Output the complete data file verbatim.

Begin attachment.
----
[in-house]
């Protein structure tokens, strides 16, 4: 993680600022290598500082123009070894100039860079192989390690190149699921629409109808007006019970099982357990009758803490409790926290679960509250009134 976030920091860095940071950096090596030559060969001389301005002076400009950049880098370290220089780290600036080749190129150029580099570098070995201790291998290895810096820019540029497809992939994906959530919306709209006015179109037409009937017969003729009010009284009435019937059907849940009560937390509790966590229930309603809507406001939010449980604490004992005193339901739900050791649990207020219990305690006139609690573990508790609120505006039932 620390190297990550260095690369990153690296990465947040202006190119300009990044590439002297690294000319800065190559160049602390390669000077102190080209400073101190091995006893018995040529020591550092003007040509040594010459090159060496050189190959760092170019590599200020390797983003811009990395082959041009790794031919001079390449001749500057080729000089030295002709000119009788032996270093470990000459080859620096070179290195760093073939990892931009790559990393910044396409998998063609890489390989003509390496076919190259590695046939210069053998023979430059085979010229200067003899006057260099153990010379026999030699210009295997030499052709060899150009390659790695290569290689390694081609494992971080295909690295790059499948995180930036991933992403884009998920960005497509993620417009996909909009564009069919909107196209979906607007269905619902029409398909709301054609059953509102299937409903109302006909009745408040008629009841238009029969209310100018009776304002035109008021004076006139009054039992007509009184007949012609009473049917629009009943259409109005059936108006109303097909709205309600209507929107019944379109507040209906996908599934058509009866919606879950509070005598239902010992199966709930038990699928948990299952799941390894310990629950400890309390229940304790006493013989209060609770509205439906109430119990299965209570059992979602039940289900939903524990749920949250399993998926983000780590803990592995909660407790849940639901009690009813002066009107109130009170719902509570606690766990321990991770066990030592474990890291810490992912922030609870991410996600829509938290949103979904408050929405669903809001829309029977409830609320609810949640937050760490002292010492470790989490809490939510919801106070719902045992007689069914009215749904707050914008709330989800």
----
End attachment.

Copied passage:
[in-house]
């Protein structure tokens, strides 16, 4: 993680600022290598500082123009070894100039860079192989390690190149699921629409109808007006019970099982357990009758803490409790926290679960509250009134 976030920091860095940071950096090596030559060969001389301005002076400009950049880098370290220089780290600036080749190129150029580099570098070995201790291998290895810096820019540029497809992939994906959530919306709209006015179109037409009937017969003729009010009284009435019937059907849940009560937390509790966590229930309603809507406001939010449980604490004992005193339901739900050791649990207020219990305690006139609690573990508790609120505006039932 620390190297990550260095690369990153690296990465947040202006190119300009990044590439002297690294000319800065190559160049602390390669000077102190080209400073101190091995006893018995040529020591550092003007040509040594010459090159060496050189190959760092170019590599200020390797983003811009990395082959041009790794031919001079390449001749500057080729000089030295002709000119009788032996270093470990000459080859620096070179290195760093073939990892931009790559990393910044396409998998063609890489390989003509390496076919190259590695046939210069053998023979430059085979010229200067003899006057260099153990010379026999030699210009295997030499052709060899150009390659790695290569290689390694081609494992971080295909690295790059499948995180930036991933992403884009998920960005497509993620417009996909909009564009069919909107196209979906607007269905619902029409398909709301054609059953509102299937409903109302006909009745408040008629009841238009029969209310100018009776304002035109008021004076006139009054039992007509009184007949012609009473049917629009009943259409109005059936108006109303097909709205309600209507929107019944379109507040209906996908599934058509009866919606879950509070005598239902010992199966709930038990699928948990299952799941390894310990629950400890309390229940304790006493013989209060609770509205439906109430119990299965209570059992979602039940289900939903524990749920949250399993998926983000780590803990592995909660407790849940639901009690009813002066009107109130009170719902509570606690766990321990991770066990030592474990890291810490992912922030609870991410996600829509938290949103979904408050929405669903809001829309029977409830609320609810949640937050760490002292010492470790989490809490939510919801106070719902045992007689069914009215749904707050914008709330989800």